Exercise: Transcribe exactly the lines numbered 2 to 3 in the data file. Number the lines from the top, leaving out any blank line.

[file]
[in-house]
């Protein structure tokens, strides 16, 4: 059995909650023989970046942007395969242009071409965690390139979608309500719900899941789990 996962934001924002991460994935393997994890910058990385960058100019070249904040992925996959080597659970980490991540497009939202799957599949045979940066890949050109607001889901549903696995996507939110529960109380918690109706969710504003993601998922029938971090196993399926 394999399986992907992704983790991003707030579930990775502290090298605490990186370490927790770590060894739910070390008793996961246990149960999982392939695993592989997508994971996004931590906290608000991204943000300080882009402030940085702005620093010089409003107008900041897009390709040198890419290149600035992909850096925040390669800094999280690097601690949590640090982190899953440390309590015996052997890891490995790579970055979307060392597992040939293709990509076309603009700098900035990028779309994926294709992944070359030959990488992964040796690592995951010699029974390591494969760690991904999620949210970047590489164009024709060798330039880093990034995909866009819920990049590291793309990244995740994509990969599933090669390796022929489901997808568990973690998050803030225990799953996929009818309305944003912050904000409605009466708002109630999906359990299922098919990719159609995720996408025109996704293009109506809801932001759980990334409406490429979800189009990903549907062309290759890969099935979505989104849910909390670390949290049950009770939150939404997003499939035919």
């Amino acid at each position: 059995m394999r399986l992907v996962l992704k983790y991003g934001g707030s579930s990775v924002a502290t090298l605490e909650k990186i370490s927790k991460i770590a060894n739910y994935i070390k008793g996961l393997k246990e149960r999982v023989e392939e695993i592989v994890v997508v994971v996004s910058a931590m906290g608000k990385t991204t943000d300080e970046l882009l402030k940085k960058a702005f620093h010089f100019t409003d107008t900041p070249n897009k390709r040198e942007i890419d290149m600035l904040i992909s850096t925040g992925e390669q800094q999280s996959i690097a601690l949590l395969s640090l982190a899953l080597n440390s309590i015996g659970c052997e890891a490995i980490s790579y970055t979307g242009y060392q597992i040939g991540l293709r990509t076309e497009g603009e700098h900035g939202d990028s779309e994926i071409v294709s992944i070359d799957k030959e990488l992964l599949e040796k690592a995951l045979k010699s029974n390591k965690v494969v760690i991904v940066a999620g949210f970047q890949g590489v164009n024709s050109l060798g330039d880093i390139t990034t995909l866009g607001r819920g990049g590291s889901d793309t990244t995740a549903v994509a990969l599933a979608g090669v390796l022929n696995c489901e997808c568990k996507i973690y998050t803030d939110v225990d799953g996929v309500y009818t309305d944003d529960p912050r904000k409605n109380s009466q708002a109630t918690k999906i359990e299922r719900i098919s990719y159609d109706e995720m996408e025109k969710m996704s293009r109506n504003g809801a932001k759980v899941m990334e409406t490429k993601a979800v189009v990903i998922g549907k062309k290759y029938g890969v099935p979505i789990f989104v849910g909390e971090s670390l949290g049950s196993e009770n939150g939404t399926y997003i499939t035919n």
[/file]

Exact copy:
């Protein structure tokens, strides 16, 4: 059995909650023989970046942007395969242009071409965690390139979608309500719900899941789990 996962934001924002991460994935393997994890910058990385960058100019070249904040992925996959080597659970980490991540497009939202799957599949045979940066890949050109607001889901549903696995996507939110529960109380918690109706969710504003993601998922029938971090196993399926 394999399986992907992704983790991003707030579930990775502290090298605490990186370490927790770590060894739910070390008793996961246990149960999982392939695993592989997508994971996004931590906290608000991204943000300080882009402030940085702005620093010089409003107008900041897009390709040198890419290149600035992909850096925040390669800094999280690097601690949590640090982190899953440390309590015996052997890891490995790579970055979307060392597992040939293709990509076309603009700098900035990028779309994926294709992944070359030959990488992964040796690592995951010699029974390591494969760690991904999620949210970047590489164009024709060798330039880093990034995909866009819920990049590291793309990244995740994509990969599933090669390796022929489901997808568990973690998050803030225990799953996929009818309305944003912050904000409605009466708002109630999906359990299922098919990719159609995720996408025109996704293009109506809801932001759980990334409406490429979800189009990903549907062309290759890969099935979505989104849910909390670390949290049950009770939150939404997003499939035919």
């Amino acid at each position: 059995m394999r399986l992907v996962l992704k983790y991003g934001g707030s579930s990775v924002a502290t090298l605490e909650k990186i370490s927790k991460i770590a060894n739910y994935i070390k008793g996961l393997k246990e149960r999982v023989e392939e695993i592989v994890v997508v994971v996004s910058a931590m906290g608000k990385t991204t943000d300080e970046l882009l402030k940085k960058a702005f620093h010089f100019t409003d107008t900041p070249n897009k390709r040198e942007i890419d290149m600035l904040i992909s850096t925040g992925e390669q800094q999280s996959i690097a601690l949590l395969s640090l982190a899953l080597n440390s309590i015996g659970c052997e890891a490995i980490s790579y970055t979307g242009y060392q597992i040939g991540l293709r990509t076309e497009g603009e700098h900035g939202d990028s779309e994926i071409v294709s992944i070359d799957k030959e990488l992964l599949e040796k690592a995951l045979k010699s029974n390591k965690v494969v760690i991904v940066a999620g949210f970047q890949g590489v164009n024709s050109l060798g330039d880093i390139t990034t995909l866009g607001r819920g990049g590291s889901d793309t990244t995740a549903v994509a990969l599933a979608g090669v390796l022929n696995c489901e997808c568990k996507i973690y998050t803030d939110v225990d799953g996929v309500y009818t309305d944003d529960p912050r904000k409605n109380s009466q708002a109630t918690k999906i359990e299922r719900i098919s990719y159609d109706e995720m996408e025109k969710m996704s293009r109506n504003g809801a932001k759980v899941m990334e409406t490429k993601a979800v189009v990903i998922g549907k062309k290759y029938g890969v099935p979505i789990f989104v849910g909390e971090s670390l949290g049950s196993e009770n939150g939404t399926y997003i499939t035919n």